Our PINE programme: North Tyneside’s self-evaluation experience

Ben Moffat
Senior Programmes Manager (Mat Cover)

26 October 2022

North Tyneside joined the PINE programme to evaluate their integrated and co-located Early Help MASH team, which is part of their Front Door service. Here, Juliet Morris, Improvement Manager, and Kirsty Parsons, Performance Manager, reflect on their experience of conducting a self-evaluation of the service through PINE. If you’d like to learn more about North Tyneside’s PINE project, check out their evaluation documents on our website.

Our team joined PINE after hearing about the programme from a WWCSC roadshow – we’d heard that PINE helped organisations evaluate promising areas of practice. We wanted support in helping us to understand differences in outcomes for children and families who had been referred to our Early Help MASH triage service, and we wanted to investigate the perceptions of staff on the effectiveness of the model overall. Never ones to rest on our laurels, we also wanted to see what could be done to improve the service!

At the time of joining the programme, our Strategy and Transformation team already had a standard project toolbox which instructed internal users to follow a series of fixed steps – it listed instructions for generating surveys, running focus groups and interviews, and conducting data analysis. But we were missing the flexibility and know-how to launch a full, rigorous evaluation which could generate the range of insights we were wanting to investigate.

We found the structure of the PINE portal really accessible and helpful – it broke down the different elements of an evaluation into structured, bite-size chunks. The advice and guidance provided by the Practice and Research teams at WWCSC as part of the programme was invaluable – they helped us think backwards from the outcomes we wanted to the activities we were delivering, which really helped refine our subsequent research questions, and ensured that we were investigating the right components of our intervention.

It’s great that this service is being offered for free by WWCSC; the PINE programme is much more cost-effective than recruiting an evaluation consultant would be – all that a site needs to provide is commitment and effort towards the evaluation. The PINE programme also helped us to build the capacity for evaluation within our service – we have the know-how to run further evaluations of our activities. 

Through the PINE evaluation, we wanted to understand:

  • Whether the Early Help MASH service was able to identify children and families who were in need of additional support, and whether the team were able to refer them to the appropriate service. We investigated this by comparing standard measures for social care involvement between families who were referred by the Early Help MASH service, compared to those referred by other agencies. These measures included data around escalation to children’s services, rates of CIN plans and re-referrals.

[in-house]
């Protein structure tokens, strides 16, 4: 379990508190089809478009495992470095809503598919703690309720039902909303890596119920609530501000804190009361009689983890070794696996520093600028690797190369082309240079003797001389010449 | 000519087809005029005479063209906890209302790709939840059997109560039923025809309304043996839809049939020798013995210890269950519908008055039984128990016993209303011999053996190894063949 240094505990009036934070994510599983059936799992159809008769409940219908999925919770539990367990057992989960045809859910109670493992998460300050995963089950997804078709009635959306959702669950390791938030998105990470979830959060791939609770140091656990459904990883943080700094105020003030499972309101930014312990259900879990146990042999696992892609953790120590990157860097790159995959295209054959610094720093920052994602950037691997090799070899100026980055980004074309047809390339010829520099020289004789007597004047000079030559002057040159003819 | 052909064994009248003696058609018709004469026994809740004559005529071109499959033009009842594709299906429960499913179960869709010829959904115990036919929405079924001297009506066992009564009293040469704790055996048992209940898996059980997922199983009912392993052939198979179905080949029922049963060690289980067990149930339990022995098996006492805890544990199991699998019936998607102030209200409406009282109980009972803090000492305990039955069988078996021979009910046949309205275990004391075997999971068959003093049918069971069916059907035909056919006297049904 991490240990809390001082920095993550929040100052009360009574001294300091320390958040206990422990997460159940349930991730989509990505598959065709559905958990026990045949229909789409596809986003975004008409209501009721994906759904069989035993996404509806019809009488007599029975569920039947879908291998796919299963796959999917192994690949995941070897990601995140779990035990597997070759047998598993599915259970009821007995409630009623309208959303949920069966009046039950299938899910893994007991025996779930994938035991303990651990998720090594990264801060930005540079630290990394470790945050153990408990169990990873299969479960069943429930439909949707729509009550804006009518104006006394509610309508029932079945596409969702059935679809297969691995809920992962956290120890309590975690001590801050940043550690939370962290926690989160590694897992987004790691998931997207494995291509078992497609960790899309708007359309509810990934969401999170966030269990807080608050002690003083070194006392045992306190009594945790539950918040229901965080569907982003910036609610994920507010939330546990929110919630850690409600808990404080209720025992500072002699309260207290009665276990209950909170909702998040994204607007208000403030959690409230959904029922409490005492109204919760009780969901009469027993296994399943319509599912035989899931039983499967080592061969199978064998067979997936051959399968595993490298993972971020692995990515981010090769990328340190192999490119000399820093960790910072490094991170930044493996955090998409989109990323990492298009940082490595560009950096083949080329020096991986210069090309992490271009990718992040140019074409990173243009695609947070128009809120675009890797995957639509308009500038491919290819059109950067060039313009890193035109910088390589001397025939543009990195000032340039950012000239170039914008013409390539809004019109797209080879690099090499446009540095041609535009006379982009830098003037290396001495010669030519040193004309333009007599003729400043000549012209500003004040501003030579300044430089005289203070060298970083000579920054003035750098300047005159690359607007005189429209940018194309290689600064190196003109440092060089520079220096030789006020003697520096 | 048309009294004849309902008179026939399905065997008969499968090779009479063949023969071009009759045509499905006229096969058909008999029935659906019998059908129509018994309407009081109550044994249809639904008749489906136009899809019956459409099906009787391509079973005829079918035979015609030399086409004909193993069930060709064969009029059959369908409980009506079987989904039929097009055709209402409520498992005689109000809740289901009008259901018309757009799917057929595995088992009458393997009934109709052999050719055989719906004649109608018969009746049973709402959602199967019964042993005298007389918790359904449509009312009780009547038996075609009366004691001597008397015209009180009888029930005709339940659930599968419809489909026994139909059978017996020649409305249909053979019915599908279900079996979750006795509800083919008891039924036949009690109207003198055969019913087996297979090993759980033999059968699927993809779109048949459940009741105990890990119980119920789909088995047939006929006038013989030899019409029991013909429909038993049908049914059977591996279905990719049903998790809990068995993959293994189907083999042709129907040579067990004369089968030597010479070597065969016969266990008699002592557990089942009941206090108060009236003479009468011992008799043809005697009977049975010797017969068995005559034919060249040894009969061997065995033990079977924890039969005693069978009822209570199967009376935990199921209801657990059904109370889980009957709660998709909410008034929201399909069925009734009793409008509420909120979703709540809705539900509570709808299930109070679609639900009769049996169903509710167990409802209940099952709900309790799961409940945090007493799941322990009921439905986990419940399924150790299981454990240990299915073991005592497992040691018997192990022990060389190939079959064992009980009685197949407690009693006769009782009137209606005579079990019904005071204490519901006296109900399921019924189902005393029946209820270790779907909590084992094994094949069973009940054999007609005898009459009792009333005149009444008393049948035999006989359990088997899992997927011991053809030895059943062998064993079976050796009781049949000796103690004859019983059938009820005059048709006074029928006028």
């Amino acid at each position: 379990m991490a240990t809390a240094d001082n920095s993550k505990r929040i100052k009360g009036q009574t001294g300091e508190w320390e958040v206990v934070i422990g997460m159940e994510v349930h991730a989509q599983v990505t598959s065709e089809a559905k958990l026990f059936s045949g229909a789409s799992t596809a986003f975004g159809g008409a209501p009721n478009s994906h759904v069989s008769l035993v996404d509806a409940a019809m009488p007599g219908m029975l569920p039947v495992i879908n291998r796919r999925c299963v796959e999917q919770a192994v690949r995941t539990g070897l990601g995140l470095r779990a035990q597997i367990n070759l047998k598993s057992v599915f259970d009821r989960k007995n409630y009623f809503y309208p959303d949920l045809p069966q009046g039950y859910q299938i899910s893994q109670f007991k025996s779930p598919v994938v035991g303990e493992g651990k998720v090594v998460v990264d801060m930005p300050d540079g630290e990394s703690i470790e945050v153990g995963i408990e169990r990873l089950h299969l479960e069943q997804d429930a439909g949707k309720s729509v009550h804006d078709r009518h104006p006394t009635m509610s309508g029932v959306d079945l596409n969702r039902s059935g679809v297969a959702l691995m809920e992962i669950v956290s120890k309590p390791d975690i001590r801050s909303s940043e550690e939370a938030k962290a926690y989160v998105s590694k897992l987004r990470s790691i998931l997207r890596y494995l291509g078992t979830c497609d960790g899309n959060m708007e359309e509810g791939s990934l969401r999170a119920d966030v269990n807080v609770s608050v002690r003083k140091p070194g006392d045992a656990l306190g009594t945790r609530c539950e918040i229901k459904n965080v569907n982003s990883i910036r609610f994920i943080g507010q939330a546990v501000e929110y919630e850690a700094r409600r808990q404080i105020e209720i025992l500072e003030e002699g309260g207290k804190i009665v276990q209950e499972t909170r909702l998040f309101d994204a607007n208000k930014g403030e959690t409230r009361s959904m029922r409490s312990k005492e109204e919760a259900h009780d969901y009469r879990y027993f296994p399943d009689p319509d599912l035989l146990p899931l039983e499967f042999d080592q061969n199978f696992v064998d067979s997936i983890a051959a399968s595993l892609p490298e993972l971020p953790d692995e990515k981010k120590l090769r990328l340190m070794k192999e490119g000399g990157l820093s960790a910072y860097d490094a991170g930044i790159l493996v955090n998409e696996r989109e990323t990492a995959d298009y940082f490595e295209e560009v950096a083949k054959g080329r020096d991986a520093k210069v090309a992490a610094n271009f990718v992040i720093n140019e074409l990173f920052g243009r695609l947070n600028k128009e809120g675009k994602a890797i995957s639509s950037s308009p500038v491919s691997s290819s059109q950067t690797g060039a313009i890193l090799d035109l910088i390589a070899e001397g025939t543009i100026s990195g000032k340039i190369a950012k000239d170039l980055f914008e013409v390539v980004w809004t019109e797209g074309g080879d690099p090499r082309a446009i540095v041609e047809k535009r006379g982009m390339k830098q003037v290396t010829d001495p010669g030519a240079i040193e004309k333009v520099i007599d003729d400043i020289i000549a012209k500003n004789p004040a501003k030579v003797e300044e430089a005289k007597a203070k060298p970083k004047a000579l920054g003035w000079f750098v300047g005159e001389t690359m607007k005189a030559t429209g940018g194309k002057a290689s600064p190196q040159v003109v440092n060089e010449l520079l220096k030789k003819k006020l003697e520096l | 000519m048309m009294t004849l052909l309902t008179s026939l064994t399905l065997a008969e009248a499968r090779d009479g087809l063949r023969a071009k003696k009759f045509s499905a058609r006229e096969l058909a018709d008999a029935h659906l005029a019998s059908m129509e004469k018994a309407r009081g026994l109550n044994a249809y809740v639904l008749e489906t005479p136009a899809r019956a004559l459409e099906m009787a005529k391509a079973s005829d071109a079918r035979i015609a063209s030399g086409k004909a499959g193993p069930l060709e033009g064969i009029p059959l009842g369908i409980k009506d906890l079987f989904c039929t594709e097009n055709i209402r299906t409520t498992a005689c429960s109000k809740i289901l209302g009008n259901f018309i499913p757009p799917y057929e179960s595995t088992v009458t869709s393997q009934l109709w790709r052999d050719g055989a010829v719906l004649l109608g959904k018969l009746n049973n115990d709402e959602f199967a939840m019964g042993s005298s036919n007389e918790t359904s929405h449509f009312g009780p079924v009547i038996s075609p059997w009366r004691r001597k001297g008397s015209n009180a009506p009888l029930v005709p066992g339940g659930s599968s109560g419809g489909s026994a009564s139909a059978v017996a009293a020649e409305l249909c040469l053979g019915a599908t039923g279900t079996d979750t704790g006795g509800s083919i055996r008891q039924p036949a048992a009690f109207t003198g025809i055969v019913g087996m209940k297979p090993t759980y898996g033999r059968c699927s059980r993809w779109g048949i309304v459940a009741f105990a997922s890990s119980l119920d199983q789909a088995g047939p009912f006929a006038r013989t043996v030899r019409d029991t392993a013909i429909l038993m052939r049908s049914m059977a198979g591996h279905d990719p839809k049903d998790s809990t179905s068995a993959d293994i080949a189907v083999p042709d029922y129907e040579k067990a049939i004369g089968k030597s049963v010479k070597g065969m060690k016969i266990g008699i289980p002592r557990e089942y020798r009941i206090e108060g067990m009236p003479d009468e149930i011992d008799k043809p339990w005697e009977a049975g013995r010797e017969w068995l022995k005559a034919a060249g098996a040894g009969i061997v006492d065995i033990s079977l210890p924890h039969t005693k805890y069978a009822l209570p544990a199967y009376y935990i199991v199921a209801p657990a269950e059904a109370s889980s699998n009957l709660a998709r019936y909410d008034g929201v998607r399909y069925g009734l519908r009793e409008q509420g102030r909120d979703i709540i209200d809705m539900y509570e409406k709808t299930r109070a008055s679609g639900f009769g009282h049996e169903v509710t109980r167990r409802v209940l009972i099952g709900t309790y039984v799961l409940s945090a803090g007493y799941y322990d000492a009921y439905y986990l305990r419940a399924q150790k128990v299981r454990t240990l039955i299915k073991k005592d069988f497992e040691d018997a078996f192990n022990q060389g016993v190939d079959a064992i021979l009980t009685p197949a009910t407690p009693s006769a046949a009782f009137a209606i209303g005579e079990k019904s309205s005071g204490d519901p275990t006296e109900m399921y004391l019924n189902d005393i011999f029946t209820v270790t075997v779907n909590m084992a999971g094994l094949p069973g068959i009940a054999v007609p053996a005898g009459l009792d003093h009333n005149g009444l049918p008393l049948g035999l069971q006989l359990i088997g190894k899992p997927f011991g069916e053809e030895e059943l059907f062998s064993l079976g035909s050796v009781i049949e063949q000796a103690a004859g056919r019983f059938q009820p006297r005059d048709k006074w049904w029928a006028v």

• The mechanisms by which the service led to better outcomes. How did professionals work together? How did meetings impact decision-making? These mechanisms were investigated through a series of interviews.
  • How the service could be improved. How did different professionals feel about the service, and were there any methods by which better collaboration could be enabled? What were the chief barriers and enablers to an effective Early Help Multi-Agency model? This aspect of the evaluation was similarly investigated through a series of interviews with different stakeholders.

The analysis showed that there are strong signs of promise that the Early Help MASH service is identifying children and families in need of support, and that Early Help Assessments might be contributing to a reduction in social care involvement for those families. It’s been really helpful having the assurance that the service is likely supporting the outcomes that it was set up to address. 

Following this evaluation, we’re going to focus on addressing the barriers to collaboration that were identified through the qualitative data – namely, that professionals were often unaware of the roles and responsibilities of their colleagues within the service, which sometimes caused confusion. We are committed to continuous improvement of our service so we’re going to re-evaluate the service on a regular basis going forward, as part of North Tyneside’s improvement cycle. The small sample size and the lack of data around health and education outcomes within this evaluation has left plenty of scope to repeat this research in a more ambitious way. No doubt we’ll be incorporating the learning from the PINE programme by using the tools and skills gained with each iteration!

If you’re interested in evaluating your own initiatives through PINE please visit our website to find out more.